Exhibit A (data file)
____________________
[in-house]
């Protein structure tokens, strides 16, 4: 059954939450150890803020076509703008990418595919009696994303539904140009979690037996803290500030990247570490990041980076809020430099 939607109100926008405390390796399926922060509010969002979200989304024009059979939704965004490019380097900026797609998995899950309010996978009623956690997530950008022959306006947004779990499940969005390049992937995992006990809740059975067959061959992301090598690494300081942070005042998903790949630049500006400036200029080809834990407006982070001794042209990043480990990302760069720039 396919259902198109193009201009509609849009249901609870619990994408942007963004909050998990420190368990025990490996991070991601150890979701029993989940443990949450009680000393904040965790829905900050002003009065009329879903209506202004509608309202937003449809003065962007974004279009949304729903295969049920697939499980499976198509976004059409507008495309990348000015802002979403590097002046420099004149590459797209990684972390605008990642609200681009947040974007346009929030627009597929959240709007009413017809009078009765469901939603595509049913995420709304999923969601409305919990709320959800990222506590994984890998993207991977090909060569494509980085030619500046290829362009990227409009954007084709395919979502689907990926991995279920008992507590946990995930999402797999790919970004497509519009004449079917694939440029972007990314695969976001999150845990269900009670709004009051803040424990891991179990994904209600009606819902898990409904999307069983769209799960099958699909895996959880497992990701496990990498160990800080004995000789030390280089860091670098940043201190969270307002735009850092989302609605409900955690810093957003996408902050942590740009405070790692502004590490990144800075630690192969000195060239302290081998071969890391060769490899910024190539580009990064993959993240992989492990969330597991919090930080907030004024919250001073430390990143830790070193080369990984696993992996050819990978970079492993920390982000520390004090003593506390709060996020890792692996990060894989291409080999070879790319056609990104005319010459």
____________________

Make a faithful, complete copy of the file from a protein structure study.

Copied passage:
[in-house]
């Protein structure tokens, strides 16, 4: 059954939450150890803020076509703008990418595919009696994303539904140009979690037996803290500030990247570490990041980076809020430099 939607109100926008405390390796399926922060509010969002979200989304024009059979939704965004490019380097900026797609998995899950309010996978009623956690997530950008022959306006947004779990499940969005390049992937995992006990809740059975067959061959992301090598690494300081942070005042998903790949630049500006400036200029080809834990407006982070001794042209990043480990990302760069720039 396919259902198109193009201009509609849009249901609870619990994408942007963004909050998990420190368990025990490996991070991601150890979701029993989940443990949450009680000393904040965790829905900050002003009065009329879903209506202004509608309202937003449809003065962007974004279009949304729903295969049920697939499980499976198509976004059409507008495309990348000015802002979403590097002046420099004149590459797209990684972390605008990642609200681009947040974007346009929030627009597929959240709007009413017809009078009765469901939603595509049913995420709304999923969601409305919990709320959800990222506590994984890998993207991977090909060569494509980085030619500046290829362009990227409009954007084709395919979502689907990926991995279920008992507590946990995930999402797999790919970004497509519009004449079917694939440029972007990314695969976001999150845990269900009670709004009051803040424990891991179990994904209600009606819902898990409904999307069983769209799960099958699909895996959880497992990701496990990498160990800080004995000789030390280089860091670098940043201190969270307002735009850092989302609605409900955690810093957003996408902050942590740009405070790692502004590490990144800075630690192969000195060239302290081998071969890391060769490899910024190539580009990064993959993240992989492990969330597991919090930080907030004024919250001073430390990143830790070193080369990984696993992996050819990978970079492993920390982000520390004090003593506390709060996020890792692996990060894989291409080999070879790319056609990104005319010459």